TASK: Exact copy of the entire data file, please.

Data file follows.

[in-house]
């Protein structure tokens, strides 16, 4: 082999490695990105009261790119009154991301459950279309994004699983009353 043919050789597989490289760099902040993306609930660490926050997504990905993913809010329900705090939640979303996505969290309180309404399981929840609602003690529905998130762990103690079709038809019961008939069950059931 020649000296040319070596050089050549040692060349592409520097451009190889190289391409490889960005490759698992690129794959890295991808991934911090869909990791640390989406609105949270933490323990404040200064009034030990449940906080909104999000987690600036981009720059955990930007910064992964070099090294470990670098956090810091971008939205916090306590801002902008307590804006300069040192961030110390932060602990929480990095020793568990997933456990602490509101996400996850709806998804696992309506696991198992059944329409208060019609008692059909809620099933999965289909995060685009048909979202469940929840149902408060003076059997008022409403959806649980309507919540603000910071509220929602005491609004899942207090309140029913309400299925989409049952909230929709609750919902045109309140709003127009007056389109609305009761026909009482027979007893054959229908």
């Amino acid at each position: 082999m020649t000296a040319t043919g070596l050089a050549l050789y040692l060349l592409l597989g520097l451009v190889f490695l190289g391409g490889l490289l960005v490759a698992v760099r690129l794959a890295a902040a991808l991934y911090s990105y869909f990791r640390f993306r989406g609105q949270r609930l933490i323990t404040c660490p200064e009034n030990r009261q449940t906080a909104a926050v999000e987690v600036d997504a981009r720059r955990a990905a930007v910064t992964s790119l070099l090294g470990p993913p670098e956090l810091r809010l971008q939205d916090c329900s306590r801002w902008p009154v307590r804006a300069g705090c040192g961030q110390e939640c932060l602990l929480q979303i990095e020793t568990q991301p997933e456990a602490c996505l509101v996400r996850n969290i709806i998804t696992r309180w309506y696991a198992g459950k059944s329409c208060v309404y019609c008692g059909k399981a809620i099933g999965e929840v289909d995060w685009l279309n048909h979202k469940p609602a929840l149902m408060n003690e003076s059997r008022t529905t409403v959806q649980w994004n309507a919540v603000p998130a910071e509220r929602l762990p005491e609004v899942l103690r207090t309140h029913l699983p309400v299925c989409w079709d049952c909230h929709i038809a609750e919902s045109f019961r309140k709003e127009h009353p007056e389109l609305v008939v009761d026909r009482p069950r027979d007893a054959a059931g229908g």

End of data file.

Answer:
[in-house]
């Protein structure tokens, strides 16, 4: 082999490695990105009261790119009154991301459950279309994004699983009353 043919050789597989490289760099902040993306609930660490926050997504990905993913809010329900705090939640979303996505969290309180309404399981929840609602003690529905998130762990103690079709038809019961008939069950059931 020649000296040319070596050089050549040692060349592409520097451009190889190289391409490889960005490759698992690129794959890295991808991934911090869909990791640390989406609105949270933490323990404040200064009034030990449940906080909104999000987690600036981009720059955990930007910064992964070099090294470990670098956090810091971008939205916090306590801002902008307590804006300069040192961030110390932060602990929480990095020793568990997933456990602490509101996400996850709806998804696992309506696991198992059944329409208060019609008692059909809620099933999965289909995060685009048909979202469940929840149902408060003076059997008022409403959806649980309507919540603000910071509220929602005491609004899942207090309140029913309400299925989409049952909230929709609750919902045109309140709003127009007056389109609305009761026909009482027979007893054959229908």
């Amino acid at each position: 082999m020649t000296a040319t043919g070596l050089a050549l050789y040692l060349l592409l597989g520097l451009v190889f490695l190289g391409g490889l490289l960005v490759a698992v760099r690129l794959a890295a902040a991808l991934y911090s990105y869909f990791r640390f993306r989406g609105q949270r609930l933490i323990t404040c660490p200064e009034n030990r009261q449940t906080a909104a926050v999000e987690v600036d997504a981009r720059r955990a990905a930007v910064t992964s790119l070099l090294g470990p993913p670098e956090l810091r809010l971008q939205d916090c329900s306590r801002w902008p009154v307590r804006a300069g705090c040192g961030q110390e939640c932060l602990l929480q979303i990095e020793t568990q991301p997933e456990a602490c996505l509101v996400r996850n969290i709806i998804t696992r309180w309506y696991a198992g459950k059944s329409c208060v309404y019609c008692g059909k399981a809620i099933g999965e929840v289909d995060w685009l279309n048909h979202k469940p609602a929840l149902m408060n003690e003076s059997r008022t529905t409403v959806q649980w994004n309507a919540v603000p998130a910071e509220r929602l762990p005491e609004v899942l103690r207090t309140h029913l699983p309400v299925c989409w079709d049952c909230h929709i038809a609750e919902s045109f019961r309140k709003e127009h009353p007056e389109l609305v008939v009761d026909r009482p069950r027979d007893a054959a059931g229908g």